Chimeric Antigen Receptors (CARs) for Treating Lymphoma and Other Cancers


Chimeric antigen receptors (CARs) are hybrid proteins that consist of two major components: a targeting domain and a signaling domain.  The targeting domain allows T cells which express the CAR to selectively recognize and bind to diseased cells that express a particular protein.  Once the diseased cell is bound by the targeting domain of the CAR, the signaling domain of the CAR activates the T cell, thereby allowing it to kill the diseased cell.  This is a promising new therapeutic approach known as adoptive cell therapy (ACT).

Researchers at the NCI Experimental Transplantation and Immunology Branch developed a CAR that recognizes human tumor necrosis factor receptor superfamily member 8 (TNFRSF8, also known as CD30). The expression of CD30 is deregulated in a variety of human cancers, including many lymphomas.  By creating a CAR that recognizes CD30, it may be possible to treat these cancers using adoptive cell therapy.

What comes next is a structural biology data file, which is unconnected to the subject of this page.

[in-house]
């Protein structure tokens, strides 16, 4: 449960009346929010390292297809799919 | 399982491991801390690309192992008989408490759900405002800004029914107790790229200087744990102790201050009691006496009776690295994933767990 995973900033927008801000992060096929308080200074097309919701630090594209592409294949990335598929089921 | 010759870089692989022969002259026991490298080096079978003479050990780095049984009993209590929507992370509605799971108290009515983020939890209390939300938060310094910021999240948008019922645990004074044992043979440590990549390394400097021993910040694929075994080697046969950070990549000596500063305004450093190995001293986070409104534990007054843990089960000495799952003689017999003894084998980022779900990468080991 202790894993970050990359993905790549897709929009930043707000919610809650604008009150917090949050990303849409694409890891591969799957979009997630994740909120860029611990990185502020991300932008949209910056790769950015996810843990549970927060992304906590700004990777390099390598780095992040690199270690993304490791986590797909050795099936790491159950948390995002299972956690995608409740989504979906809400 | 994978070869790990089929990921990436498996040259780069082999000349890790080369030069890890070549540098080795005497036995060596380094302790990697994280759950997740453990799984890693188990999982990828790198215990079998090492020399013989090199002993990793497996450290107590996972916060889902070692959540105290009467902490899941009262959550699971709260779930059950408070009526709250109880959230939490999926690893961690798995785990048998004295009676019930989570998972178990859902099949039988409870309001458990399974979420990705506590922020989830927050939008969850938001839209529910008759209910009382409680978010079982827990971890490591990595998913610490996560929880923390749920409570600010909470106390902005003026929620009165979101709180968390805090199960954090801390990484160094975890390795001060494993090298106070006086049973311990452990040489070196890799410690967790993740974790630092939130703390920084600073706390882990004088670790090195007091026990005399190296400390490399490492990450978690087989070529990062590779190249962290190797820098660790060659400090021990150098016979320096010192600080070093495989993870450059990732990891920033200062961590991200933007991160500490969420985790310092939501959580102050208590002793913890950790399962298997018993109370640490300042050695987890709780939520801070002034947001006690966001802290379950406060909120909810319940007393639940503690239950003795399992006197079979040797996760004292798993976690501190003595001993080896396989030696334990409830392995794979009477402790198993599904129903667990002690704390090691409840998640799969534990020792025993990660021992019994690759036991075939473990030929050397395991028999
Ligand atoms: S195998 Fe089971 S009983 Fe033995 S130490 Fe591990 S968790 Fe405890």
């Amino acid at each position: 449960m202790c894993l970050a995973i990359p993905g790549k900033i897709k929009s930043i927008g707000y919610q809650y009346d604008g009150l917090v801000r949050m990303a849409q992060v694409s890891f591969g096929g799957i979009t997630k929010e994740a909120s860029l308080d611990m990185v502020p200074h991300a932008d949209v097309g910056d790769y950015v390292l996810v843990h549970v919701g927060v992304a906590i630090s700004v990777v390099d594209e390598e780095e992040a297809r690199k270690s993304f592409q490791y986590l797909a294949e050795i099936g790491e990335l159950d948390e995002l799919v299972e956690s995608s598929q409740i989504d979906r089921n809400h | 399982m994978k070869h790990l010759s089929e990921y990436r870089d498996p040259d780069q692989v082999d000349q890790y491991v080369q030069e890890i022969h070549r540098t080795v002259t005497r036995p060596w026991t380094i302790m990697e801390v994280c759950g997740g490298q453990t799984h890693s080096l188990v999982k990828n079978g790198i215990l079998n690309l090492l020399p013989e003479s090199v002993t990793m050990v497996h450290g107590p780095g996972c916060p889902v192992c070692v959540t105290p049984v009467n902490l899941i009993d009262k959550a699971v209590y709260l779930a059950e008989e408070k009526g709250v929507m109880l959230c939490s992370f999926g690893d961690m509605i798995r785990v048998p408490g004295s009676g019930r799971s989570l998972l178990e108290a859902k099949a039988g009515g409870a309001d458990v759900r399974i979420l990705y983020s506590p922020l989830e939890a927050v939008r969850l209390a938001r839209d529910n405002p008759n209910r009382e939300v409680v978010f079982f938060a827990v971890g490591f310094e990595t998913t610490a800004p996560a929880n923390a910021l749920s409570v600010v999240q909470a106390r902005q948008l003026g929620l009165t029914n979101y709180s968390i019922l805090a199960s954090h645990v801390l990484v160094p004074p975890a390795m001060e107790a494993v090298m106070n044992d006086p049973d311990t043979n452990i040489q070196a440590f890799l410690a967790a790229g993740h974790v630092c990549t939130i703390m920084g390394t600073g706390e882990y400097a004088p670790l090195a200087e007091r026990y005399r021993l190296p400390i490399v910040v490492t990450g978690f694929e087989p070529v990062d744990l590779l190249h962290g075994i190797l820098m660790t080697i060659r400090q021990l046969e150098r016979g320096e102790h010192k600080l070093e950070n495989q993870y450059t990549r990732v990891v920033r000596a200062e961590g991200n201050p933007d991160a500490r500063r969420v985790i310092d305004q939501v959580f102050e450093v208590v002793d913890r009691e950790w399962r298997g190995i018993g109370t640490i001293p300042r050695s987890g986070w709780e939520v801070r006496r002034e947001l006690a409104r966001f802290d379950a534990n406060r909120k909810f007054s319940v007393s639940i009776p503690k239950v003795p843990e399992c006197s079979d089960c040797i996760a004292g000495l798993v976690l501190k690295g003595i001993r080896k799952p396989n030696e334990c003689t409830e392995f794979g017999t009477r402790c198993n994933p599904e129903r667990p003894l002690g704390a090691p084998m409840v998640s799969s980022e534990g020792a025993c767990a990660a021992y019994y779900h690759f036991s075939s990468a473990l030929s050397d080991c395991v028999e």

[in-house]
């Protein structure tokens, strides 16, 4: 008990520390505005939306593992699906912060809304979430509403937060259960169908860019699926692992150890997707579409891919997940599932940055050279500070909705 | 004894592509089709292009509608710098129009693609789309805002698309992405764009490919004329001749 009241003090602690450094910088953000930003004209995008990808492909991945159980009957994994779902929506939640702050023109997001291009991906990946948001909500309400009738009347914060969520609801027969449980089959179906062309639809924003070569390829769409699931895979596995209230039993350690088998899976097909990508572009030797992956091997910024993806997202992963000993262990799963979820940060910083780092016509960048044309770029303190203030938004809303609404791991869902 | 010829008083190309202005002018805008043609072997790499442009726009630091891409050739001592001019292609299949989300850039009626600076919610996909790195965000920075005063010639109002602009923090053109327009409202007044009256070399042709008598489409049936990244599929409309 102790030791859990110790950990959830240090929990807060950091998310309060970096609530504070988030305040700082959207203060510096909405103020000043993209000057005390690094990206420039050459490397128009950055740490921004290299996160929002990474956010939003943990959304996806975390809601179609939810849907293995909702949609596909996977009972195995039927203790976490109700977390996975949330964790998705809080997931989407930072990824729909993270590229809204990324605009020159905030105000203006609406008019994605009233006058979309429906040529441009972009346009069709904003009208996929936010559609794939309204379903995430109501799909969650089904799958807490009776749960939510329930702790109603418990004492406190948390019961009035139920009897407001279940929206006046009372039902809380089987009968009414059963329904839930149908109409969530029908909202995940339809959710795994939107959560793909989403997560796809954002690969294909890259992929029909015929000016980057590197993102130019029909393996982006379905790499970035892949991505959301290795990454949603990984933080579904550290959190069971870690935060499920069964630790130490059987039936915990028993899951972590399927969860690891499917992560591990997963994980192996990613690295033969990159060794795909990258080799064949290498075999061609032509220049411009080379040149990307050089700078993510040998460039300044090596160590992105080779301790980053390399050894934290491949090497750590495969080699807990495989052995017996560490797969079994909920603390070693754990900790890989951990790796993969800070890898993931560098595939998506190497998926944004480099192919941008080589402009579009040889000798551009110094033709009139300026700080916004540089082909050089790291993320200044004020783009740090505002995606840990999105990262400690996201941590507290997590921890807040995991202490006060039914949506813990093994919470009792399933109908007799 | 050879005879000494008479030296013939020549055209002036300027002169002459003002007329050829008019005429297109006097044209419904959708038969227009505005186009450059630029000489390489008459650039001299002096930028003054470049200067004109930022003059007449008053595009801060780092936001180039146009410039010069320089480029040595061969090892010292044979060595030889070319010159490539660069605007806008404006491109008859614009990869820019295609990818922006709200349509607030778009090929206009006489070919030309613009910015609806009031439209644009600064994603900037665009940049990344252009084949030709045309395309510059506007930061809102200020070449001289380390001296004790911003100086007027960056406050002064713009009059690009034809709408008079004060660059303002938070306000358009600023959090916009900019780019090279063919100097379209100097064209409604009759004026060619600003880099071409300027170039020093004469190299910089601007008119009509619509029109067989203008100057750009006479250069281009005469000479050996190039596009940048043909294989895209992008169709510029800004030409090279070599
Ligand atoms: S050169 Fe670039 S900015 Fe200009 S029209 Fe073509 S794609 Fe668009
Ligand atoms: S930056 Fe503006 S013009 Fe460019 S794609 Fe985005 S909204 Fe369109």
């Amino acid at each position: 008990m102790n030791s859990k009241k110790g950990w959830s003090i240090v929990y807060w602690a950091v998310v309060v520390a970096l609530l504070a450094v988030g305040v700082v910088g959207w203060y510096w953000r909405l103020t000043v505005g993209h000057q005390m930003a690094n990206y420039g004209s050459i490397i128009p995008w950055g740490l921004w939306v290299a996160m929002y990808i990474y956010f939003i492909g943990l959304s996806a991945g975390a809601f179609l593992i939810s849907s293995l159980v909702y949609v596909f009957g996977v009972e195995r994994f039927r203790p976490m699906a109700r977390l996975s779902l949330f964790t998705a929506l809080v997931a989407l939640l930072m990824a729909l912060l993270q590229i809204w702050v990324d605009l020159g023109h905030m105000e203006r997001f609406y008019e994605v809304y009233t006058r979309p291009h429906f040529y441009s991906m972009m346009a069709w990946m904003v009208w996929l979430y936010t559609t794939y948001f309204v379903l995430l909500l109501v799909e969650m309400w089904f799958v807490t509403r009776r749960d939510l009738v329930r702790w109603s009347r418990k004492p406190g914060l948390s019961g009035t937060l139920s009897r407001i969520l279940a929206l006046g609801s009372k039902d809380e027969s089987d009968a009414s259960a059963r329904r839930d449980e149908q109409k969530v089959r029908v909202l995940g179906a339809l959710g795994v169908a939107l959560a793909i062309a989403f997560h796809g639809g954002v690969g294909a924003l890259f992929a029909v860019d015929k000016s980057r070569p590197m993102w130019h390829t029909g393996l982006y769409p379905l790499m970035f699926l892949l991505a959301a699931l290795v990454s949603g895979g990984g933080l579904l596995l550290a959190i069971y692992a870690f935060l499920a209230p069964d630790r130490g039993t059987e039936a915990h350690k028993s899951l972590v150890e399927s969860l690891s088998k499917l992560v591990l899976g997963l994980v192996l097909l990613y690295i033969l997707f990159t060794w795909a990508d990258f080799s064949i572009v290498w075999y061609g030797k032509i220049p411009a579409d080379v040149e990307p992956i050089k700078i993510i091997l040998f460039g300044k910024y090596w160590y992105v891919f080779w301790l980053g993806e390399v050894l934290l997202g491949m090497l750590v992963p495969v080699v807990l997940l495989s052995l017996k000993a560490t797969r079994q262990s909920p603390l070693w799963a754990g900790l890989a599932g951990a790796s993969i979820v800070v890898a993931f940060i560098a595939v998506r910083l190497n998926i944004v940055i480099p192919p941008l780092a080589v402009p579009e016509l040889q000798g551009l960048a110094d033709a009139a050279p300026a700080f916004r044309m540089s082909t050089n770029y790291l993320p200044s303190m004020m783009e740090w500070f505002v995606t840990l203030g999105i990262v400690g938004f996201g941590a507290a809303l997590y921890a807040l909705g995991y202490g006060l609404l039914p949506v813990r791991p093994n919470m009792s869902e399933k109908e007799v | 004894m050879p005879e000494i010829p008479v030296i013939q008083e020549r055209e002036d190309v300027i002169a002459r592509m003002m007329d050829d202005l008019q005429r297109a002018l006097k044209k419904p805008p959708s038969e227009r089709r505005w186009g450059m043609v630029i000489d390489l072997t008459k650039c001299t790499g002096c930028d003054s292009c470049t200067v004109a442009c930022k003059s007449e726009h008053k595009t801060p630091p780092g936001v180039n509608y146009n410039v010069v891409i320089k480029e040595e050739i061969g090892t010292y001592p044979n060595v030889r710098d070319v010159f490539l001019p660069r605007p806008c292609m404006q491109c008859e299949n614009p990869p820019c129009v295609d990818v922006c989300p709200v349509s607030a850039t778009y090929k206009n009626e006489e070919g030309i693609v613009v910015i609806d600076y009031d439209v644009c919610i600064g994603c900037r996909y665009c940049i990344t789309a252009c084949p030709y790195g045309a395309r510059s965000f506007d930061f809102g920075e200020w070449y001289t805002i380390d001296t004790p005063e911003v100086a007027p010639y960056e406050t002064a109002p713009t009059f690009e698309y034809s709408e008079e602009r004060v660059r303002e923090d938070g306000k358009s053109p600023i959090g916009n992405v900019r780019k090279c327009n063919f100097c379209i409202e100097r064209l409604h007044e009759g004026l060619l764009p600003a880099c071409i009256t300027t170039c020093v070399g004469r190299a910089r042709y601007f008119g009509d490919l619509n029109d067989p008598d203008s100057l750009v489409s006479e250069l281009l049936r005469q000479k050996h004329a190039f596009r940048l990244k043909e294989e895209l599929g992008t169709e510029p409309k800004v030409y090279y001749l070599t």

Potential Commercial Applications: Competitive Advantages:
  • Treatment of human cancers associated with expression of CD30 or variants thereof
  • Specific cancers include: Non-Hodgkins Lymphomas, Hodgkin's Lymphomas, several solid malignancies
 
  • Human components are less likely to cause adverse or neutralizing immune response in patients
  • Targeted therapies decrease non-specific killing of healthy cells and tissues, resulting in fewer off-target side-effects and healthier patients


Development Stage:
Pre-clinical (in vivo)

Inventors:

Jim Kochenderfer (NCI)  ➽ more inventions...


Intellectual Property:
PCT Application No. 62/241,896

Collaboration Opportunity:

Licensing and research collaboration


Licensing Contact:
John Hewes, Ph.D.
Email: John.Hewes@nih.gov
Phone: 240-276-5515

OTT Reference No: E-001-2016
Updated: Mar 23, 2018